For one of the few times in 50 days, there was no Covid-19 briefing.
Instead, the Ministry of Health issued a press release. It reported six new cases and a death.
After many hours of calm and precise briefings from public health professionals, it was an almost anti-social lack of contact.
Over those 50 days, the country has collectively tuned in at 1pm for the latest on Covid-19, almost always delivered in the calm and steady tones of director general of health Dr Ashley Bloomfield.
But we are now in a phase where the briefings will not take place during weekends.
Instead, there will be press releases. And for Bloomfield, Saturday is a brief respite from the constancy of pandemic response.
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When Bloomfield first unexpectedly took a day off, it sent a shiver across the country. If he were to sneeze (into his elbow), you could imagine New Zealand catching a cold.
But there was no briefing on Saturday. When contacted yesterday at his Eastbourne home, Bloomfield said: "I'm officially not on today. I'm having a day off and spending as much of the day as I can with my family."
The first time the Ministry of Health decided there would be no briefing, there suddenly was. In that instance, the change in direction marked the arrival of fatalities in our Covid-19 story.
That was March 29. It marks the progress of the virus that the news to be shared yesterday sent no new alarm through the country. George Hollings, who died in his 80s, was our 20th death from the virus.
It was "tragic", said the press release. "Our thoughts are with George's family today and in the coming days," it added.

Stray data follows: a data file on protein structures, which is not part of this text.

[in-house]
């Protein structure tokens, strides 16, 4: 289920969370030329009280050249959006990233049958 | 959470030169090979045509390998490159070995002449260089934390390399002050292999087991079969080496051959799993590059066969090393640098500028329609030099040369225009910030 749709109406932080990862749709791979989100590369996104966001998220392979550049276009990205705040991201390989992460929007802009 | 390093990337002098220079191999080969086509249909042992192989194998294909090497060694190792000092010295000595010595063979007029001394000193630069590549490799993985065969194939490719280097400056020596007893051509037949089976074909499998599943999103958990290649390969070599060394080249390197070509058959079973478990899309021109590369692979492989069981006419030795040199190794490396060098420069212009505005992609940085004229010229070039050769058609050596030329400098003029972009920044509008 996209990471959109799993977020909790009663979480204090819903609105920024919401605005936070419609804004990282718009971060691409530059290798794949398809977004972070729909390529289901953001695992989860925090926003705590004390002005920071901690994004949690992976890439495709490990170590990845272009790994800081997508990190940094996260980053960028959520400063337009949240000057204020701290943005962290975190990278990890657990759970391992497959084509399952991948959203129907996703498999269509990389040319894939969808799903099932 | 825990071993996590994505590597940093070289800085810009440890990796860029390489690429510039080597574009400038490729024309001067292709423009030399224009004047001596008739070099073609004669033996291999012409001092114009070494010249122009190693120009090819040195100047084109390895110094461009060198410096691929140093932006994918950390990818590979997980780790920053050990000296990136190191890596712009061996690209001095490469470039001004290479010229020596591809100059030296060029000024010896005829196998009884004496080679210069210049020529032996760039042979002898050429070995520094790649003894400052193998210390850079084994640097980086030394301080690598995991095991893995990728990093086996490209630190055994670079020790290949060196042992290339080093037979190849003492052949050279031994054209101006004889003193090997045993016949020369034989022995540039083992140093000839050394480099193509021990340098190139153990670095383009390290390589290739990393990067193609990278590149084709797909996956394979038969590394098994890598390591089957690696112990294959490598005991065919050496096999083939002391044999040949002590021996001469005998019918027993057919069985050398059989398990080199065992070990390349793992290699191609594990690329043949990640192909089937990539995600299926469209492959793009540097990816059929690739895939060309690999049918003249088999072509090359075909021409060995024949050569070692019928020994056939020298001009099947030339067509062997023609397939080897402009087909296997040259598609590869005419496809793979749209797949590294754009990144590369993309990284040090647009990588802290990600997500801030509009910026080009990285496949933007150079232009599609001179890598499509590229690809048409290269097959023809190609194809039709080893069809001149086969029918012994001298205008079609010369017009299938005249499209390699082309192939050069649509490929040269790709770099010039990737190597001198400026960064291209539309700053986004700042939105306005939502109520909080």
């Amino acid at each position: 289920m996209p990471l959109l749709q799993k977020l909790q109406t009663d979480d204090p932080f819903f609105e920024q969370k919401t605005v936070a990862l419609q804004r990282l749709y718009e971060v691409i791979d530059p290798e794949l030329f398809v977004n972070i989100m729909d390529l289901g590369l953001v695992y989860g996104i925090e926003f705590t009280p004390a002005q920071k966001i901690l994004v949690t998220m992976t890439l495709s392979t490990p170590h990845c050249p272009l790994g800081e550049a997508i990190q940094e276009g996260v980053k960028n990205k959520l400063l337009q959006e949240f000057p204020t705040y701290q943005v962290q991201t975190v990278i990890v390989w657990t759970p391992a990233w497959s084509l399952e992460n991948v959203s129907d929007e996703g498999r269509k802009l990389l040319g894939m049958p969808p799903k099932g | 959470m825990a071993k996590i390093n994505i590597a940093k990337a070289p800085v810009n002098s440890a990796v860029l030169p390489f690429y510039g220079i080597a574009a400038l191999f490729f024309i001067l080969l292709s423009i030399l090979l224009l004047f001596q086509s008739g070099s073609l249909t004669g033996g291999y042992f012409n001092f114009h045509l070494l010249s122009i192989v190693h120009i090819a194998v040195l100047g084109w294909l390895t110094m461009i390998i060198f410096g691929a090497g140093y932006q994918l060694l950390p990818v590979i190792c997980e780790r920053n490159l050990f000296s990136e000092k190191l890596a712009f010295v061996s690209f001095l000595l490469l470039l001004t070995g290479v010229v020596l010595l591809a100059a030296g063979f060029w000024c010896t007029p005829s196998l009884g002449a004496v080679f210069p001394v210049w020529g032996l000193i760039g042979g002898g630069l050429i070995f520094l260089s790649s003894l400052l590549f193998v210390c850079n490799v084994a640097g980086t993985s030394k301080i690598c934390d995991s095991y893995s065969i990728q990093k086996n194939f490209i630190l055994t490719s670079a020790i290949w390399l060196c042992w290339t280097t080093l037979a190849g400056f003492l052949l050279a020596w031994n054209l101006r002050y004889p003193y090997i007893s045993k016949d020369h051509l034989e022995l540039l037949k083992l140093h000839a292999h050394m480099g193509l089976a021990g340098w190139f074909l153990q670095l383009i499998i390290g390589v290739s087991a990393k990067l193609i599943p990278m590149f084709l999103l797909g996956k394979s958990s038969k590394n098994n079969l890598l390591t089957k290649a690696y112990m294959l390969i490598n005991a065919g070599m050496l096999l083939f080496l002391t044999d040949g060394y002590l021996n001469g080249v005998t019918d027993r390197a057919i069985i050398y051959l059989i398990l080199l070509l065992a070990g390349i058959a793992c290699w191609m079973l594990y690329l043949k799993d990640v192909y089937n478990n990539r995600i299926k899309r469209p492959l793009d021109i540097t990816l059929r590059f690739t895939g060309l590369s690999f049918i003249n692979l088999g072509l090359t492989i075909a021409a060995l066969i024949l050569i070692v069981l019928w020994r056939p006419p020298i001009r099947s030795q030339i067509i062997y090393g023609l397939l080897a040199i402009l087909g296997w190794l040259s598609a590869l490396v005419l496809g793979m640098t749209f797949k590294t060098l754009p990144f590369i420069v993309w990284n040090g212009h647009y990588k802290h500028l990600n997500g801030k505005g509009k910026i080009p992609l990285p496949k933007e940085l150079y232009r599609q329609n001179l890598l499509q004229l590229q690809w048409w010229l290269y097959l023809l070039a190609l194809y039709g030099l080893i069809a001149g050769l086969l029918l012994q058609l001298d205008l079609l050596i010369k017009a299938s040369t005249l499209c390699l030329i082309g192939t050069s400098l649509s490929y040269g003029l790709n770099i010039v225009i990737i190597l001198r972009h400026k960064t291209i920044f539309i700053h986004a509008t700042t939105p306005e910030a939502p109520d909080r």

Mid-March was the point at which the Ministry of Health embarked on the now-familiar 1pm briefing. At the time, New Zealand had seven cases in total but the numbers were growing. We were more than two weeks away from Level 4 lockdown but virus modelling showed we would get there - and worse.
In the time since, Bloomfield has occupied the stage far more often than others. He has shared it - and occasionally surrendered it - to others, most notably director of public health Dr Caroline McElnay.
Over the 50 days, the press conferences have seen camera angles widen as those doing the talking moved further apart.
At the beginning, Bloomfield appeared with a fellow Ministry of Health staff member and sign language interpreter. As the impact of social distancing emerged, so did camera angles widen to compensate for the growing distance between those speaking at podiums.
With one Auckland exception, the press conferences have run from Wellington. The shortest briefing since they began running daily was 12 minutes and the longest came in at 72 minutes.
Prime Minister Jacinda Ardern is a regular co-presenter, with Finance Minister Grant Robertson filling in on occasions. Less regularly seen is Minister of Health David Clark, who spent the lockdown at his homes in Dunedin when not at a local beach or mountain bike track.
Draper Cormack Group managing partner David Cormack - a specialist in communications and government relations - said the briefings form a key part of the communications strategy around Covid-19.
He said the plan had been to have Ardern speak on Sunday through to Thursday, for Robertson to hold down Fridays and to have no press conference on Saturdays. Events had trumped the planned day off until the past few weeks, as case numbers dwindled and the lockdown took effect.
Cormack said it was a difficult crisis to plan a communications strategy around because there was little in the way of precedent. "There is no playbook - this is uncharted territory."
However, in Ardern and Robertson, the Government had the "most trustworthy and empathetic MPs". The duo, combined with Bloomfield, "give certainty at a time when people are craving certainty".
As for Saturdays, Cormack said: "I think everyone is entitled to some time off."
Aspiring actor and musician Maxwell Apse - whose love song to Bloomfield has now been watched 85,000 times on YouTube - said he had become a less constant viewer of the 1pm briefings.
Apse, who has turned the song into a lockdown LP, said the combination of falling numbers of new cases and the change in alert level had lessened anxiety and made the 1pm briefings less necessary.
Bloomfield, though, was always a welcome sight. "He hasn't stopped being a calming presence."
The 1pm briefings will begin again tomorrow. Bloomfield is expected to lead.